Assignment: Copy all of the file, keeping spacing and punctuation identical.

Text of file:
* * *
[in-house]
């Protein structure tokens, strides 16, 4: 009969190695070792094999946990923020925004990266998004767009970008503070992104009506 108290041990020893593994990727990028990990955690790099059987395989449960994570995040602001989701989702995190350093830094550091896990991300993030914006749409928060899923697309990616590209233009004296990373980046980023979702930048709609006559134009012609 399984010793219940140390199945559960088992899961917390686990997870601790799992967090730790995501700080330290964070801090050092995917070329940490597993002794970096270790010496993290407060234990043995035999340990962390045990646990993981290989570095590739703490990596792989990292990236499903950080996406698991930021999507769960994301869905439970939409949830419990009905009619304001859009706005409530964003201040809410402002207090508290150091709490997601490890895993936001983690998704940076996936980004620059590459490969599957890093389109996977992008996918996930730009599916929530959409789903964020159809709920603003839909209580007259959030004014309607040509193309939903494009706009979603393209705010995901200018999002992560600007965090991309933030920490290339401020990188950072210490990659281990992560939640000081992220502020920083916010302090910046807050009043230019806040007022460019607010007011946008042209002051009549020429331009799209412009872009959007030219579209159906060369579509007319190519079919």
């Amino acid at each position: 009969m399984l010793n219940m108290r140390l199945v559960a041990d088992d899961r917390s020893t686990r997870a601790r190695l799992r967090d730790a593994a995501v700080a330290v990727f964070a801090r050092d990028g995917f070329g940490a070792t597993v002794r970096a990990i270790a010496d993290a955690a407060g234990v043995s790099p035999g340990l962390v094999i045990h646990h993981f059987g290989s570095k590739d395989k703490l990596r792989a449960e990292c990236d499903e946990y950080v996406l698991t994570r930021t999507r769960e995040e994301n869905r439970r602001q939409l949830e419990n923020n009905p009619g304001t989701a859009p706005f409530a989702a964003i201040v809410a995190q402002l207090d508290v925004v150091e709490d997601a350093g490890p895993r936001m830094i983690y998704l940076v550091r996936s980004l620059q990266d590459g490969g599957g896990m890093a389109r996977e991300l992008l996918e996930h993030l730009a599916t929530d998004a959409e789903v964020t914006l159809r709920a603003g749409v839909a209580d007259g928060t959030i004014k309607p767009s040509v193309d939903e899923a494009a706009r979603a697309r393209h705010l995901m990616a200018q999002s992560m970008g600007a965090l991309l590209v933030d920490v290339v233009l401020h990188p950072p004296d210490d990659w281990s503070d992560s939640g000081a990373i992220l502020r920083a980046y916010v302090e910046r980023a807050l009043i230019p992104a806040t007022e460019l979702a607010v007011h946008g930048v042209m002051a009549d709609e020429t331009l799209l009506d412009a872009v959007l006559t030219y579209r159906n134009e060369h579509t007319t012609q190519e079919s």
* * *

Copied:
[in-house]
């Protein structure tokens, strides 16, 4: 009969190695070792094999946990923020925004990266998004767009970008503070992104009506 108290041990020893593994990727990028990990955690790099059987395989449960994570995040602001989701989702995190350093830094550091896990991300993030914006749409928060899923697309990616590209233009004296990373980046980023979702930048709609006559134009012609 399984010793219940140390199945559960088992899961917390686990997870601790799992967090730790995501700080330290964070801090050092995917070329940490597993002794970096270790010496993290407060234990043995035999340990962390045990646990993981290989570095590739703490990596792989990292990236499903950080996406698991930021999507769960994301869905439970939409949830419990009905009619304001859009706005409530964003201040809410402002207090508290150091709490997601490890895993936001983690998704940076996936980004620059590459490969599957890093389109996977992008996918996930730009599916929530959409789903964020159809709920603003839909209580007259959030004014309607040509193309939903494009706009979603393209705010995901200018999002992560600007965090991309933030920490290339401020990188950072210490990659281990992560939640000081992220502020920083916010302090910046807050009043230019806040007022460019607010007011946008042209002051009549020429331009799209412009872009959007030219579209159906060369579509007319190519079919």
């Amino acid at each position: 009969m399984l010793n219940m108290r140390l199945v559960a041990d088992d899961r917390s020893t686990r997870a601790r190695l799992r967090d730790a593994a995501v700080a330290v990727f964070a801090r050092d990028g995917f070329g940490a070792t597993v002794r970096a990990i270790a010496d993290a955690a407060g234990v043995s790099p035999g340990l962390v094999i045990h646990h993981f059987g290989s570095k590739d395989k703490l990596r792989a449960e990292c990236d499903e946990y950080v996406l698991t994570r930021t999507r769960e995040e994301n869905r439970r602001q939409l949830e419990n923020n009905p009619g304001t989701a859009p706005f409530a989702a964003i201040v809410a995190q402002l207090d508290v925004v150091e709490d997601a350093g490890p895993r936001m830094i983690y998704l940076v550091r996936s980004l620059q990266d590459g490969g599957g896990m890093a389109r996977e991300l992008l996918e996930h993030l730009a599916t929530d998004a959409e789903v964020t914006l159809r709920a603003g749409v839909a209580d007259g928060t959030i004014k309607p767009s040509v193309d939903e899923a494009a706009r979603a697309r393209h705010l995901m990616a200018q999002s992560m970008g600007a965090l991309l590209v933030d920490v290339v233009l401020h990188p950072p004296d210490d990659w281990s503070d992560s939640g000081a990373i992220l502020r920083a980046y916010v302090e910046r980023a807050l009043i230019p992104a806040t007022e460019l979702a607010v007011h946008g930048v042209m002051a009549d709609e020429t331009l799209l009506d412009a872009v959007l006559t030219y579209r159906n134009e060369h579509t007319t012609q190519e079919s």